Bulldozers and the rubber tree
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CTA. 2005. Bulldozers and the rubber tree. Spore 118. CTA, Wageningen, The Netherlands.
Permanent link to this item: http://hdl.handle.net/10568/47893
Internet URL: http://spore.cta.int/images/stories/pdf/old/spore118.pdf
Since the 1980s, a necrosis of unknown origin has been affecting the bark of the Hevea brasiliensis, the tree from which natural rubber is made.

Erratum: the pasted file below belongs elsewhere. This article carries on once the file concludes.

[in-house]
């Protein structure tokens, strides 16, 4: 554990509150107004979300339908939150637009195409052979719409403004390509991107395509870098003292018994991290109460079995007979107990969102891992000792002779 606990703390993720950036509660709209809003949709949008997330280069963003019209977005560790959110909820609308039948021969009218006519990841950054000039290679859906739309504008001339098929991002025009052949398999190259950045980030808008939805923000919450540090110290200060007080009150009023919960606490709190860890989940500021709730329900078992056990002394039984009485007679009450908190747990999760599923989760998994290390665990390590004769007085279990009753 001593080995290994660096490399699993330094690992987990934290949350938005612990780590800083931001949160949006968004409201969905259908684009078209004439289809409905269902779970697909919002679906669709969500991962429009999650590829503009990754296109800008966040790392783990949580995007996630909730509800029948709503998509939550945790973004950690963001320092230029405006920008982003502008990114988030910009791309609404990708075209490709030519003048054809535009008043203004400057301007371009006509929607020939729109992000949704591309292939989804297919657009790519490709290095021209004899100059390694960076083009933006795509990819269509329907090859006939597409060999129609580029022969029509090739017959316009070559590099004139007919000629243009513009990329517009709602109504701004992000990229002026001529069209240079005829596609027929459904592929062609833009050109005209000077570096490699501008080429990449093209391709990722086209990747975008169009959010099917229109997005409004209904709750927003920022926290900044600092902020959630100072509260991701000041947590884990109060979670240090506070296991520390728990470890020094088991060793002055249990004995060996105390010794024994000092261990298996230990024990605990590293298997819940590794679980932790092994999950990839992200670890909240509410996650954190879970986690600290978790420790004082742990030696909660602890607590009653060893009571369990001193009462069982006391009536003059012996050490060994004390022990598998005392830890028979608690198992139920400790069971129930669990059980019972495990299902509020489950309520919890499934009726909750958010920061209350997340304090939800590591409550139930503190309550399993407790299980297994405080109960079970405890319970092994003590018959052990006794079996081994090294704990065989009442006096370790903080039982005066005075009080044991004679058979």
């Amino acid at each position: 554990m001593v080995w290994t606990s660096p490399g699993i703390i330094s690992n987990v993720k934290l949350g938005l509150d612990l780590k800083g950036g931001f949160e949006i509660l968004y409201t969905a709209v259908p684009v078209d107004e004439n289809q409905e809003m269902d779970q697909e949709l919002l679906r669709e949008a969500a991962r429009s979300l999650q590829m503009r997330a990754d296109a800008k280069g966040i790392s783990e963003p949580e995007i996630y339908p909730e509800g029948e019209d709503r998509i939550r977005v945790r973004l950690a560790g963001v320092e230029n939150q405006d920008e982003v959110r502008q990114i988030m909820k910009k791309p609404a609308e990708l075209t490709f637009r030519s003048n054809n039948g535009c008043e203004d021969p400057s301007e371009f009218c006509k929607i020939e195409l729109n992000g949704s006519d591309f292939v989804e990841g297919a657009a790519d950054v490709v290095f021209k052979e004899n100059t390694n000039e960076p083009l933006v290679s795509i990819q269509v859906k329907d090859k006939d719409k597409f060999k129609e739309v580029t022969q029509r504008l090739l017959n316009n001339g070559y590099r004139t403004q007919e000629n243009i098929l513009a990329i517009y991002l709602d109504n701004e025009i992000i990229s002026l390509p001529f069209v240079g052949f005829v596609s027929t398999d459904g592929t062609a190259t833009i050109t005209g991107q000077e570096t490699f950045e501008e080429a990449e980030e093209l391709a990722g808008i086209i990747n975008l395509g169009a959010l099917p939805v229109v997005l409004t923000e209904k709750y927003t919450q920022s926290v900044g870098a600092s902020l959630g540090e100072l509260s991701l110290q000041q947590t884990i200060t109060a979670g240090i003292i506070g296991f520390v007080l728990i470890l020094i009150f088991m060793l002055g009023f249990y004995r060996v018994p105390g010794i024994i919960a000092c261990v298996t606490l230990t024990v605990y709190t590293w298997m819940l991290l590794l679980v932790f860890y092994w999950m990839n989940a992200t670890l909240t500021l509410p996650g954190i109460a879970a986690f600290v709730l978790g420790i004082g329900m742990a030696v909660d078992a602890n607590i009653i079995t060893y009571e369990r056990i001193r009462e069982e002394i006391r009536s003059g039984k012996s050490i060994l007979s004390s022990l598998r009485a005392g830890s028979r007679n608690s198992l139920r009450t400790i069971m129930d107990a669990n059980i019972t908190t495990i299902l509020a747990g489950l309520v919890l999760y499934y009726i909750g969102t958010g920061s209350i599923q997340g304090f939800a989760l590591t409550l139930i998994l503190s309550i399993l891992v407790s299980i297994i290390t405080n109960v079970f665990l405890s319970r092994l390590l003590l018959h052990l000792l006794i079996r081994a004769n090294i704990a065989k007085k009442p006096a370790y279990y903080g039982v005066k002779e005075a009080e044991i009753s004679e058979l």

Since the 1980s, a necrosis of unknown origin has been affecting the bark of the Hevea brasiliensis, the tree from which natural rubber is made. This condition causes a sharp drop in latex production and serious economic losses for rubber producing countries in Africa, America and Asia. It is now known that this complex disease is not caused by a pathogen but is partly the result of strong mechanical resistance in soil, which disrupts the circulation of water and its absorption by the tree roots. This accumulated resistance can either be caused by weak levels of porosity or by a hardening of soils in areas where bulldozers have passed. In fact, diseased trees tend to be more common in places where bulldozer activity has been most intense.